FOCUS ON FRUITS & VEGETABLES: Try Adding Some Fruits and Vegetables to Your Grilling Menu

(FN1856, Reviewed April 2022)

Summer is a great way to enjoy the outdoors and have healthful, flavorful meals. Fruits and vegetables add color, texture, flavor and nutrition without adding many calories.

Lead Author
Lead Author:
Julie Garden-Robinson, Ph.D., R.D., L.R.D., Food and Nutrition Specialist
Other Authors

Michael Blake, NDSU Dietetic Intern (former)

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Summer grilling is a great way to enjoy the outdoors and have healthful, flavorful meals. Fruits and vegetables add color, texture, flavor and nutrition without adding many calories. Grilling adds a smoky flavor and caramelizes natural sugars to enhance sweetness.

Most people shortchange themselves on fruits and vegetables. Eating more fruits and vegetables can reduce your risk for cancer and heart disease. Fruits and vegetables also add fiber to your diet, a component that many adults and children lack.

Tools of Grilling

The most common types of grills are gas, charcoal and infrared. You also can grill in the oven or on the stovetop with correct equipment. You may need tongs, baskets, skewers, brushes and spatulas.

  • Outdoor Grills
    • The three major types of grills used for outdoor grilling are propane or gas grills, charcoal or barbecue grills, and infrared or electric grills (less common). For all grills, read the owners manual for tips on cooking, cleaning and maintaining your grill. Also, be sure to refer to the temperature settings for your particular type of grill. Controlling the temperature is important for all grilling practices.
  • Stovetop and Oven “Grilling”
    • Special heavy pans have grill-type grates that allow you to get nicely grilled fruits and vegetables without having to go outside. You also can use a broiler pan in the oven, but avoid using your oven’s broil setting because grilling heat comes from below, not above.

Grilling Temperatures

Grilling can provide direct or indirect heat. Direct heat means food is grilled directly above heat. Indirect heat means the food is not directly above heat but still is being heated.

Here’s an example of indirect heating on a two-burner gas grill: Turn the right-side burner off and place aluminum foil down as the
cooking surface for the food, then turn on the left-side burner. The heat is not directly below the food being cooked.

  • Low = below 250 F (not recommended for grilling most fruits or vegetables)
  • Medium = 325 to 375 F
  • Medium-high = 375 to 450 F
  • High = above 450 F (not recommended for grilling fruits or vegetables)

Grilling Tips and Ideas

  • Rinse produce and prepare for grilling. Remove the stems, seeds and cores from fruits and vegetables before grilling.
  • When preparing whole fruits or vegetables, cut them into slices unless otherwise specified.
  • Prepare bell peppers by cutting off the top and bottom of the pepper. Remove the core and then cut the pepper in half from top to bottom. (This way, you end up with two flat rectangles that are grilled skin side down.)
  • When using skewers, choose vegetables and fruits of like thickness and water content. Cut them the same size to ensure even cooking.
  • Use separate plates and utensils for raw meats and fruits or vegetables to prevent cross-contamination.
  • Take your time and be patient. You may think you are burning something and remove it before it is done. Follow recipes and remember, grilling can be trial and error.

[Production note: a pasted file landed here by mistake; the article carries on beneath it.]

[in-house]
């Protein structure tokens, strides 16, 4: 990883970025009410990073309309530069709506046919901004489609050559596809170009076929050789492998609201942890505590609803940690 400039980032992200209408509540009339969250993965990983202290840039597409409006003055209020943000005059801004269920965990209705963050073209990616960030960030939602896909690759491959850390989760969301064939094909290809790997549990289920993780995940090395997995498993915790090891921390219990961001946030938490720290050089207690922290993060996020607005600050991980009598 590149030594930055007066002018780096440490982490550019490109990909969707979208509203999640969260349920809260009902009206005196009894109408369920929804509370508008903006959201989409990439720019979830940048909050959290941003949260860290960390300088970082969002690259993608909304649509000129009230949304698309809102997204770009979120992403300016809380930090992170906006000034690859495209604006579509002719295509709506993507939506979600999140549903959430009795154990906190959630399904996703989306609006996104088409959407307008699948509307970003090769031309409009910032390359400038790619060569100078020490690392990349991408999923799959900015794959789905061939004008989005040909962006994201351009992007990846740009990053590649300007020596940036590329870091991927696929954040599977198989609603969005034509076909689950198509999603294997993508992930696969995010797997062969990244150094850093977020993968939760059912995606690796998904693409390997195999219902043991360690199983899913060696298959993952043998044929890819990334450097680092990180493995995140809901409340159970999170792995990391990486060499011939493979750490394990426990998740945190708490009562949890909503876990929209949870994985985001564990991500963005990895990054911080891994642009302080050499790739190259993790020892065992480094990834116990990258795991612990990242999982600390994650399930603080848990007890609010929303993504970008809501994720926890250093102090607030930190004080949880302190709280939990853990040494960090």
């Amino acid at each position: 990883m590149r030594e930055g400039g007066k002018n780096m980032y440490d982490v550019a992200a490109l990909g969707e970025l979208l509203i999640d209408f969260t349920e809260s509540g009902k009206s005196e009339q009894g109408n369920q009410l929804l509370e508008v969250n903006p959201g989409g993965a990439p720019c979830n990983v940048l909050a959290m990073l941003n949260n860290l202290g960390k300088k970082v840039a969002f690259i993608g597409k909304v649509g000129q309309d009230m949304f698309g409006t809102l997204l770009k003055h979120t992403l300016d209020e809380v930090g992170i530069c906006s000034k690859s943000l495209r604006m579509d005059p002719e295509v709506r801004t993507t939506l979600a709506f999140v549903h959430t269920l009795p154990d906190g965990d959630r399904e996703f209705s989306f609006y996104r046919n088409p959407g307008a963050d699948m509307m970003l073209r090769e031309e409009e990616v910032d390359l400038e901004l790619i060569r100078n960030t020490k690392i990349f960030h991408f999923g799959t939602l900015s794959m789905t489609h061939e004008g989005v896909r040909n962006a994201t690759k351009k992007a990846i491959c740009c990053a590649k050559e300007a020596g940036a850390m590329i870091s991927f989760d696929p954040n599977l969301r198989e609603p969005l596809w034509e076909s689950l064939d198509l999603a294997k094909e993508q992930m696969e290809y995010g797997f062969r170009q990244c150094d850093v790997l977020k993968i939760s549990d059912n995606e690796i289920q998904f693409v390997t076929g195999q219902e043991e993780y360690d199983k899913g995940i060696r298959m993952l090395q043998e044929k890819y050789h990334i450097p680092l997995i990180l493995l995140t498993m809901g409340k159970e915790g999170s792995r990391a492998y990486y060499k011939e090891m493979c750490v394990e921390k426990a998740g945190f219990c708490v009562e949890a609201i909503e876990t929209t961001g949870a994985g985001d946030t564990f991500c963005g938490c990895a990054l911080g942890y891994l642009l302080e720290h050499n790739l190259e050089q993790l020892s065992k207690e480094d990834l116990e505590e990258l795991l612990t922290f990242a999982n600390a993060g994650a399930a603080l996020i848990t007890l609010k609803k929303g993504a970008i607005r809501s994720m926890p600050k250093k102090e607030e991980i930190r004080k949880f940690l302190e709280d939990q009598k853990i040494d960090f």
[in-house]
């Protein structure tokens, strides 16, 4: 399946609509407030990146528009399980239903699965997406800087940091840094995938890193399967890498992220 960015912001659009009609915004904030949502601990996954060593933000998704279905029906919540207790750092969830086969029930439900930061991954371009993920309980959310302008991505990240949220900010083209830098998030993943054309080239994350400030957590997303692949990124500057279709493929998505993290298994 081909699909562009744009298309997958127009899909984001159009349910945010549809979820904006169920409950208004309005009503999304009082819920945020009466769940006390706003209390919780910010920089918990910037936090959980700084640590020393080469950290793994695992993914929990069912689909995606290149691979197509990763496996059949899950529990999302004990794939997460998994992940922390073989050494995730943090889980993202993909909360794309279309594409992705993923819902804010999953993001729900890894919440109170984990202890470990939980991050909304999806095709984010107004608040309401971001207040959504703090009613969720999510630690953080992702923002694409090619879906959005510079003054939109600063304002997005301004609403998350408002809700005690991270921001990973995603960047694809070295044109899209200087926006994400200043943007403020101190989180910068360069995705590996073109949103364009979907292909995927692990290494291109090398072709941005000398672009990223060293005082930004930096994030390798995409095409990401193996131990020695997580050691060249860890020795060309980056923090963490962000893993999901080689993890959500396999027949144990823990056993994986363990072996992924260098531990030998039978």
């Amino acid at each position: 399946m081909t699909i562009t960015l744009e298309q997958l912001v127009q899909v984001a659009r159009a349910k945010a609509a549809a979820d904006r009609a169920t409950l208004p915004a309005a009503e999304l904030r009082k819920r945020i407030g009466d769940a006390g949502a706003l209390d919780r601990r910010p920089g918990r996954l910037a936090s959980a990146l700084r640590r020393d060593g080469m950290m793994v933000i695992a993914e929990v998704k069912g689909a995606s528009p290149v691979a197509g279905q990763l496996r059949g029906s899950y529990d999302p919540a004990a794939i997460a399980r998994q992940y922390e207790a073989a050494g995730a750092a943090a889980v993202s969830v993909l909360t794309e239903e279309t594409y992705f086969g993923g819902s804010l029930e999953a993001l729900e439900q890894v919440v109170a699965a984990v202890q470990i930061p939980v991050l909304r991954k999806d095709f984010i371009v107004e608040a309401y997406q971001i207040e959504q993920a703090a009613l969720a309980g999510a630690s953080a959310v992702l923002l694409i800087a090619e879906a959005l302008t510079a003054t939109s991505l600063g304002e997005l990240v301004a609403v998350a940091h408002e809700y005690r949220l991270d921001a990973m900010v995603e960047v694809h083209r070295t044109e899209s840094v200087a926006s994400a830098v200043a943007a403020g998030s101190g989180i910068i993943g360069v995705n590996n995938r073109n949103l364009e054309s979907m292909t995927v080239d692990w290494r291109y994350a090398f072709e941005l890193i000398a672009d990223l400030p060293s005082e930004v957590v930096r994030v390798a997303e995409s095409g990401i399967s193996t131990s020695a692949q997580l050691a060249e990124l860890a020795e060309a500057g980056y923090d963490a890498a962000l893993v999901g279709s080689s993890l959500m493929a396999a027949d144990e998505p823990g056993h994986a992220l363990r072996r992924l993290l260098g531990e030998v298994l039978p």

• Sprinkle wedges of apple or pear with cinnamon and a touch of brown sugar. Grill for about five minutes per side.
  • Brush peeled, whole bananas with canola or sunflower oil and add to the grill just until the fruit turns golden and has grill marks, or about five minutes per side.
  • For a fun alternative to the summer classic s’mores, cut a ¾-inch-deep slit down the length of an unpeeled banana. Pry the slit open and stuff with 2 tablespoons of chopped dark chocolate or your favorite candy bar. Wrap the banana in foil and grill for about five minutes on each side.
  • Grill peaches and nectarines for a side dish to go with steak or pork tenderloin. After cooking, the fruit can be diced and made into a salsa or relish by adding fresh herbs, chili peppers and lime juice or vinegar.

Grill Some Fruits and Vegetables

The following information provides approximate times to grill various vegetables and fruits. Use a grilling basket for the smaller items. Brush vegetables lightly with your favorite oil and add some seasonings as desired. Try grilled fruit as a tasty side dish or dessert.

For more information, see “Grill Something Different” (FN1420) from NDSU Extension at www.ag.ndsu.edu/food. Always use separate cutting boards or plates to keep fruits and vegetable separate from raw meat.

Table 1. Approximate Grilling Times for Fruits


Grilling Time

Type of Heat


Whole, 35 to 40 minutes

½-inch slices, four to six minutes

direct heat

indirect heat


Halved, pit removed, six to eight minutes

direct heat


Halved lengthwise, six to eight minutes

direct heat


Wedges, six to eight minutes

direct heat

Peaches and nectarines

Halved, pit removed, eight to 10 minutes

direct heat


Halved lengthwise, eight to 10 minutes

direct heat


Peeled, cored and cut into ½-inch-thick rings or 1-inch-thick wedges, five to 10 minutes

Cubed one-inch by one-inch four to five minutes

direct heat


Whole, four to five minutes

direct heat

Table 2. Approximate Grilling Times for Vegetables


Grilling Time

Type of Heat


Six to eight minutes

direct heat

Bell peppers

Whole, 10 to 12 minutes

Halved or quartered, six to eight minutes

direct heat


Shucked, 10 to 12 minutes

In husk, 25 to 30 minutes

direct heat


½-inch slices, eight to 10 minutes